Writing metrical poems

Before I seriously began writing poems over a decade ago, I studied metrics for about six months.  I started by reading Timothy Steele's All The Fun's In How You Say a Thing: An Explanation of Meter and Versification and also William Baer's Writing Metrical Poetry.  Then I wrote nothing but metrical verse for about nine … Continue reading Writing metrical poems

How to scan a poem

Despite what we've learned in school, there is no "correct" scan of a poem sitting in a vault somewhere for only English teachers to see.  Often, scansion relies on context, but even then, what one person hears as a stressed syllable another person hears as unstressed.  And within stressed syllables, the degree of stress can … Continue reading How to scan a poem

Good Poems: “Poet Warning,” by Jim Harrison

The best poems often involve compression. They create their emotional response with as few words as possible.  The poem "Poet Warning," written by Jim Harrison, is one of them: Poet Warning He went to sea in a thimble of poetry without sail or oars or anchor. What chance do I have, he thought? Hundreds of … Continue reading Good Poems: “Poet Warning,” by Jim Harrison

The Two Coolest Books I Own

Several years ago, I lost count of how many poetry books I have (can you ever have enough?). But there's absolutely no doubt which are my favorites collections. They are always the signed copies.  Sometimes I get lucky enough to stumble into a used bookstore and find one for cheap.  This was the case once … Continue reading The Two Coolest Books I Own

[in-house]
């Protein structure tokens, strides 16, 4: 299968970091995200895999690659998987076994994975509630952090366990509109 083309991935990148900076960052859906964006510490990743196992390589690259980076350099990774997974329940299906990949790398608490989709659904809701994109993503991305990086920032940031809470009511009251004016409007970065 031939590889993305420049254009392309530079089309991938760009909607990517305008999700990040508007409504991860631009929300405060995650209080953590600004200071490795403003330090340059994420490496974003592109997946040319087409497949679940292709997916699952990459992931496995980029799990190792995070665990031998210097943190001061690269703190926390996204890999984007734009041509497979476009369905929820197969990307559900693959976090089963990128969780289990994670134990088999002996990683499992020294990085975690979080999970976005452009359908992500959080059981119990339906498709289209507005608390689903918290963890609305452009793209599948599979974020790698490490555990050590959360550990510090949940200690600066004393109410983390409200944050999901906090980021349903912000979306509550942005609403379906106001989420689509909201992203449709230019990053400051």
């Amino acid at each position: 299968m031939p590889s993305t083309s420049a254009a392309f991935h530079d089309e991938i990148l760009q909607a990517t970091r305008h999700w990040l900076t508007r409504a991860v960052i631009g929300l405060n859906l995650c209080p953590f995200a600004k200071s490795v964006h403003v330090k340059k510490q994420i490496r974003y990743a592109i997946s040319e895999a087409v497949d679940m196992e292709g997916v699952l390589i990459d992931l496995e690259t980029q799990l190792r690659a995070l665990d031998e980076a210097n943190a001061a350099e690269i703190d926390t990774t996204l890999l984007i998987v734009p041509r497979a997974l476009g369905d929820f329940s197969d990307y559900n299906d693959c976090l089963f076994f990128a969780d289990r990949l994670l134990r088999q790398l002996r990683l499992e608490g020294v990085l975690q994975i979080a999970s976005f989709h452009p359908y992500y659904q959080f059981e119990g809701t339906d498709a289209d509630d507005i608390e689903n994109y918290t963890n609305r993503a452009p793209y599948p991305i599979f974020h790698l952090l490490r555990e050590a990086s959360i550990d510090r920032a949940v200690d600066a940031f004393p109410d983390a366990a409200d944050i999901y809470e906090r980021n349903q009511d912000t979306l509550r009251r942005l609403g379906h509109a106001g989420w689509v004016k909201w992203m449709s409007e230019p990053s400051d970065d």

The World Imagines Rain

My poem "The World Imagines Rain" appears in the March Issue of Ink in Thirds.  Here is the complete poem: The World Imagines Rain When I begin with you I mention rain, the taste of rain falling in watered air. If the weight that forms our lives could be something the world imagines, it would … Continue reading The World Imagines Rain

Prose and free verse: the glass metaphor

This month I'm reading a new book,  A Prosody of Free Verse.  It's by Richard Andrews, a professor at the University of East Anglia in the UK. The book, which sells well over a hundred bucks, attempts to create a comprehensive understanding of the rhythms of free verse.  It's premise: free verse centers around the … Continue reading Prose and free verse: the glass metaphor